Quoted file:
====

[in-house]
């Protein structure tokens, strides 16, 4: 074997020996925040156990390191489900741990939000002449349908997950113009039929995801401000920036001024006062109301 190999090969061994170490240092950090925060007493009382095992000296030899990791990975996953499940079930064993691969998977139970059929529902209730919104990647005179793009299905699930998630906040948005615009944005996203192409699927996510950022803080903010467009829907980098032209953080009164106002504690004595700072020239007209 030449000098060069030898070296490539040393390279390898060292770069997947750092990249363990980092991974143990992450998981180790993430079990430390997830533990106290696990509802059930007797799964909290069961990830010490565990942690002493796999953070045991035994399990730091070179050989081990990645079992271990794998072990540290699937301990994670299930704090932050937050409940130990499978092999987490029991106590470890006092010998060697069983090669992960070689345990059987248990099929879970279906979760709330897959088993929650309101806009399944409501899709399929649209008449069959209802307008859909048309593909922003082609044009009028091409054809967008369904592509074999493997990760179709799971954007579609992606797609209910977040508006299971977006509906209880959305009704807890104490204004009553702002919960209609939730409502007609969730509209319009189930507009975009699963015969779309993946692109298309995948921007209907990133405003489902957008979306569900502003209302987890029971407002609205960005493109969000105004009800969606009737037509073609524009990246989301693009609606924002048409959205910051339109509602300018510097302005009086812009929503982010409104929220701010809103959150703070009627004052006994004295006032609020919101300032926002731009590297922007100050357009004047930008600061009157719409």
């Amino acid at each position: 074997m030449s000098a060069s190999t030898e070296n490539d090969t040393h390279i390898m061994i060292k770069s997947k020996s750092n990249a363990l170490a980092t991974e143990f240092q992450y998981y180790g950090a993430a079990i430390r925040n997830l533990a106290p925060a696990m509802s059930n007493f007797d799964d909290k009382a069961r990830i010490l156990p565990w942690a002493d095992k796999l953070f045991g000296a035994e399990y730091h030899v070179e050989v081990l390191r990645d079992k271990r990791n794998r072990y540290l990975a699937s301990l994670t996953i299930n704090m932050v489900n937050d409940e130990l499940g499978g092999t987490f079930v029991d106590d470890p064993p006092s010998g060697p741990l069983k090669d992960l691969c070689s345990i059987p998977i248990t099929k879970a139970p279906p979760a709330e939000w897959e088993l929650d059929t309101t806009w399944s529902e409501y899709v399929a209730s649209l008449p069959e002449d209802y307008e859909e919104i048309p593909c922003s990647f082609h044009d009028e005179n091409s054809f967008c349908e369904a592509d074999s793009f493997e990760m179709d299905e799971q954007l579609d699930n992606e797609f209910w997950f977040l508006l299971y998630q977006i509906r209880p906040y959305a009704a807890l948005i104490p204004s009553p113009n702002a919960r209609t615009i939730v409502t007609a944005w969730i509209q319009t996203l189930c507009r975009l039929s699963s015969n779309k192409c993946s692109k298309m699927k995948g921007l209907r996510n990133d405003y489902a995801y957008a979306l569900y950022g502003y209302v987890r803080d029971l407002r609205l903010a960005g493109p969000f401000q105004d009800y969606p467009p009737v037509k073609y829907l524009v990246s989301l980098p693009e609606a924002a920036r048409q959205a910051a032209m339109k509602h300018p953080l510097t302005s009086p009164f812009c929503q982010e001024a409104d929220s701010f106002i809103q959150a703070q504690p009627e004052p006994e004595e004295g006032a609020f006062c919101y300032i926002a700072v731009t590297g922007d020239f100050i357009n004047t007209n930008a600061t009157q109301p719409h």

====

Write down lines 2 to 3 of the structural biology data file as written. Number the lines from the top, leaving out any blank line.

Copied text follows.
């Protein structure tokens, strides 16, 4: 074997020996925040156990390191489900741990939000002449349908997950113009039929995801401000920036001024006062109301 190999090969061994170490240092950090925060007493009382095992000296030899990791990975996953499940079930064993691969998977139970059929529902209730919104990647005179793009299905699930998630906040948005615009944005996203192409699927996510950022803080903010467009829907980098032209953080009164106002504690004595700072020239007209 030449000098060069030898070296490539040393390279390898060292770069997947750092990249363990980092991974143990992450998981180790993430079990430390997830533990106290696990509802059930007797799964909290069961990830010490565990942690002493796999953070045991035994399990730091070179050989081990990645079992271990794998072990540290699937301990994670299930704090932050937050409940130990499978092999987490029991106590470890006092010998060697069983090669992960070689345990059987248990099929879970279906979760709330897959088993929650309101806009399944409501899709399929649209008449069959209802307008859909048309593909922003082609044009009028091409054809967008369904592509074999493997990760179709799971954007579609992606797609209910977040508006299971977006509906209880959305009704807890104490204004009553702002919960209609939730409502007609969730509209319009189930507009975009699963015969779309993946692109298309995948921007209907990133405003489902957008979306569900502003209302987890029971407002609205960005493109969000105004009800969606009737037509073609524009990246989301693009609606924002048409959205910051339109509602300018510097302005009086812009929503982010409104929220701010809103959150703070009627004052006994004295006032609020919101300032926002731009590297922007100050357009004047930008600061009157719409």
């Amino acid at each position: 074997m030449s000098a060069s190999t030898e070296n490539d090969t040393h390279i390898m061994i060292k770069s997947k020996s750092n990249a363990l170490a980092t991974e143990f240092q992450y998981y180790g950090a993430a079990i430390r925040n997830l533990a106290p925060a696990m509802s059930n007493f007797d799964d909290k009382a069961r990830i010490l156990p565990w942690a002493d095992k796999l953070f045991g000296a035994e399990y730091h030899v070179e050989v081990l390191r990645d079992k271990r990791n794998r072990y540290l990975a699937s301990l994670t996953i299930n704090m932050v489900n937050d409940e130990l499940g499978g092999t987490f079930v029991d106590d470890p064993p006092s010998g060697p741990l069983k090669d992960l691969c070689s345990i059987p998977i248990t099929k879970a139970p279906p979760a709330e939000w897959e088993l929650d059929t309101t806009w399944s529902e409501y899709v399929a209730s649209l008449p069959e002449d209802y307008e859909e919104i048309p593909c922003s990647f082609h044009d009028e005179n091409s054809f967008c349908e369904a592509d074999s793009f493997e990760m179709d299905e799971q954007l579609d699930n992606e797609f209910w997950f977040l508006l299971y998630q977006i509906r209880p906040y959305a009704a807890l948005i104490p204004s009553p113009n702002a919960r209609t615009i939730v409502t007609a944005w969730i509209q319009t996203l189930c507009r975009l039929s699963s015969n779309k192409c993946s692109k298309m699927k995948g921007l209907r996510n990133d405003y489902a995801y957008a979306l569900y950022g502003y209302v987890r803080d029971l407002r609205l903010a960005g493109p969000f401000q105004d009800y969606p467009p009737v037509k073609y829907l524009v990246s989301l980098p693009e609606a924002a920036r048409q959205a910051a032209m339109k509602h300018p953080l510097t302005s009086p009164f812009c929503q982010e001024a409104d929220s701010f106002i809103q959150a703070q504690p009627e004052p006994e004595e004295g006032a609020f006062c919101y300032i926002a700072v731009t590297g922007d020239f100050i357009n004047t007209n930008a600061t009157q109301p719409h």